HHS leaders in recent weeks have had harsh words for critics of two landmark—and controversial—proposals to regulate health data.
That charged language signals the Trump administration’s commitment to finalized rules on interoperability and data blocking coming down the pike, said Dr. David Brailer, chairman of the healthcare education firm Health Evolution and former head of HHS’ Office of the National Coordinator for Health Information Technology.
The ONC and the CMS released their companion proposals last February but have yet to publish final versions.
“Having been in the middle of that machine, when people aren’t sure what they’re going to do, the comments are very guarded,” said Brailer, who served as the nation’s first ONC chief after being appointed by President George W. Bush in 2004. “But when they’re committed to doing something they make it pretty clear, across administrations.”
HHS leaders haven’t just been voicing their commitment to interoperability. They’ve been taking the proposals’ critics to task.
“I want to be quite clear: Patients need and deserve control over their records,” HHS Secretary Alex Azar said at the ONC’s annual meeting in January. “Unfortunately, some are defending the balkanized, outdated status quo and fighting our proposals fiercely.”
He added: “Scare tactics are not going to stop the reforms we need.”
Two days later on Jan. 29, CMS Administrator Seema Verma said at the Center for Consumer Information and Insurance Oversight’s Industry Day that “disingenuous efforts by certain private actors to use privacy—vital as it is—as a pretext for holding patient data hostage is an embarrassment to the industry.”
Earlier this month, ONC chief Dr. Donald Rucker suggested that if hospitals were really concerned about patient privacy, they wouldn’t take patients to court to collect outstanding medical debts. “Your medical care is public because it’s now part of a court record,” Rucker said at AcademyHealth’s 2020 Health Datapalooza conference.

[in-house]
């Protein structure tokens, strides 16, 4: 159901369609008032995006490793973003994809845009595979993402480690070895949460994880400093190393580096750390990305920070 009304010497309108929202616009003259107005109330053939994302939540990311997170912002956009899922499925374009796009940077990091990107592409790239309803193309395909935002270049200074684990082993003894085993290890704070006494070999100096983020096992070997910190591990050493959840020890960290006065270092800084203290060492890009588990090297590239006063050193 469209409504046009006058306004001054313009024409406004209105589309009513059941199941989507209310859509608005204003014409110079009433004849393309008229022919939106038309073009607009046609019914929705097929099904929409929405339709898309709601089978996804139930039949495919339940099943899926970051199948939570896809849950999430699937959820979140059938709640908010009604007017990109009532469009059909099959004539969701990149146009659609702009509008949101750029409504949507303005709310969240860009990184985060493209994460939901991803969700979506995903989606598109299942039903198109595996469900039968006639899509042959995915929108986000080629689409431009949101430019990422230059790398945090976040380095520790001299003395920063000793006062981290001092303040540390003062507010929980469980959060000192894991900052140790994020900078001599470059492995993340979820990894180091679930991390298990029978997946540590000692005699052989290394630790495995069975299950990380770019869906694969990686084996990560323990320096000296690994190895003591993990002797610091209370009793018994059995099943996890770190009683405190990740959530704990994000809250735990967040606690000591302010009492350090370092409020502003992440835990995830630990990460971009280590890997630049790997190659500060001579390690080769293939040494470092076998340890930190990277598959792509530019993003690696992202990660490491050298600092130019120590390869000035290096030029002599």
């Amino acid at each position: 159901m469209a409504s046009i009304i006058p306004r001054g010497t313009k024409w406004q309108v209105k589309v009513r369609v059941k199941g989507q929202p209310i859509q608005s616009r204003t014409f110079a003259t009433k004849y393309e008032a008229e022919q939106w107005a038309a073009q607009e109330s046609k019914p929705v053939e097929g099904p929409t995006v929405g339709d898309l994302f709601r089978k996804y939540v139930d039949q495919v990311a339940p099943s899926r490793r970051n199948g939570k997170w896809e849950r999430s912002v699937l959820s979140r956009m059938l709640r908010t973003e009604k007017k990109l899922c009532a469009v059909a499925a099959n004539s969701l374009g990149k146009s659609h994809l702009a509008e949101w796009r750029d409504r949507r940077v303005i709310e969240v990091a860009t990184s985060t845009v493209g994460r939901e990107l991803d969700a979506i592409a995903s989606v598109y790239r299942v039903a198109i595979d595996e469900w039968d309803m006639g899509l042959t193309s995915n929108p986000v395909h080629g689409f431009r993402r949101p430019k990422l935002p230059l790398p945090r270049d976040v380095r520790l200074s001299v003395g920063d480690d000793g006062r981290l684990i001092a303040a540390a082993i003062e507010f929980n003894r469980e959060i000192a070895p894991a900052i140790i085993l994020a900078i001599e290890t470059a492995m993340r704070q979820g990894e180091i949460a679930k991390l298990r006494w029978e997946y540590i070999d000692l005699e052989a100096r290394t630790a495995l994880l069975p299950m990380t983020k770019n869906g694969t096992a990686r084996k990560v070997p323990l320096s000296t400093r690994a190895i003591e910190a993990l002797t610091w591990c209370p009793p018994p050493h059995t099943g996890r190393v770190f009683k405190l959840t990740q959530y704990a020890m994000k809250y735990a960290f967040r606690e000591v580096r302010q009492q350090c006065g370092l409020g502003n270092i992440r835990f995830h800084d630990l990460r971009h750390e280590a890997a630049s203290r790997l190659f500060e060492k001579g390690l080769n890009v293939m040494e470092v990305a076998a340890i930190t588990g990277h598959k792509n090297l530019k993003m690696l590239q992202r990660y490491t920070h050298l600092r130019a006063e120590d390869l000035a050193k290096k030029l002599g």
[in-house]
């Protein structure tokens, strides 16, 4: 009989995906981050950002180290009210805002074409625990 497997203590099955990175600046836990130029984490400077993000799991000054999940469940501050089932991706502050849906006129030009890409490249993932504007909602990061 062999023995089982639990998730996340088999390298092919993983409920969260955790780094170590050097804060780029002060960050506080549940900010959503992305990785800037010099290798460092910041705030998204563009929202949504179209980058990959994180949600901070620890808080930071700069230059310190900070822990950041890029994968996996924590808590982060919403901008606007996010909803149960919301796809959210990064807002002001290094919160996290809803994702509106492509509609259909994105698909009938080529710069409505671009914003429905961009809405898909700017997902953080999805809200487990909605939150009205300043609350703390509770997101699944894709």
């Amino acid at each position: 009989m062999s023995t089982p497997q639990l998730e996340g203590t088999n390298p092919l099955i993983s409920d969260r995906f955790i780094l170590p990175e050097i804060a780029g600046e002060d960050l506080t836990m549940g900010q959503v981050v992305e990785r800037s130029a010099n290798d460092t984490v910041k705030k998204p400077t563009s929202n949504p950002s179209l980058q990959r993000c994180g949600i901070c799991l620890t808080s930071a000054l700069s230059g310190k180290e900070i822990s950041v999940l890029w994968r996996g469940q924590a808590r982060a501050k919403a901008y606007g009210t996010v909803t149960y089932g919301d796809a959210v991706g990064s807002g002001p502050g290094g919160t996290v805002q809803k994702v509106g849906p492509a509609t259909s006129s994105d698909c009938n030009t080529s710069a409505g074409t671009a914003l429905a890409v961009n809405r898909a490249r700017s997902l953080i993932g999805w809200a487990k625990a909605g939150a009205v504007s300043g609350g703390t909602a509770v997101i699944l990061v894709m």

The harsh language is not totally unexpected. “This administration, compared to previous administrations, I think it’s safe to say is more combative than perhaps we’re used to,” said Jeff Smith, vice president of public policy at the American Medical Informatics Association.
That’s one component, but he also noted that while the tone may seem aggressive for health IT policy, it would be the norm for such controversial topics as drug pricing or insurance.
“Those quadrants of health policy are probably used to a little bit more assertive language coming from the administration,” Smith said. “We’re not used to (it) in the health IT space.”
Verma is no stranger to forceful commentary, particularly in her pushback to Medicare for All-style proposals. That’s been consistent in her stance on interoperability, too.
“For those of you that still subscribe to the outdated idea that you can deny patients’ access to their health records, I encourage you, in the strongest way, to change course and accept that those practices will come to an end,” she said when launching the CMS’ MyHealthEData interoperability effort in 2018.
In a statement to Modern Healthcare, a CMS spokesperson said, “Our challenge to the industry started long before the announcement of rulemaking and continues today. Starting in early 2018, Administrator Verma put the industry on notice and announced our promise to put patients at the center of their healthcare.”
A major concern shared by the American Hospital Association and the American Medical Association relates to patient privacy. Under the proposed rules, patients would be able to download their health data from providers and insurers using a smartphone app of their choice, even though app developers aren’t held to privacy standards like HIPAA.
Epic Systems Corp. launched perhaps the strongest campaign against the changes, with CEO Judy Faulkner urging the company’s customers to sign a letter to HHS opposing the rules. About 60 health systems signed the letter, CNBC reported.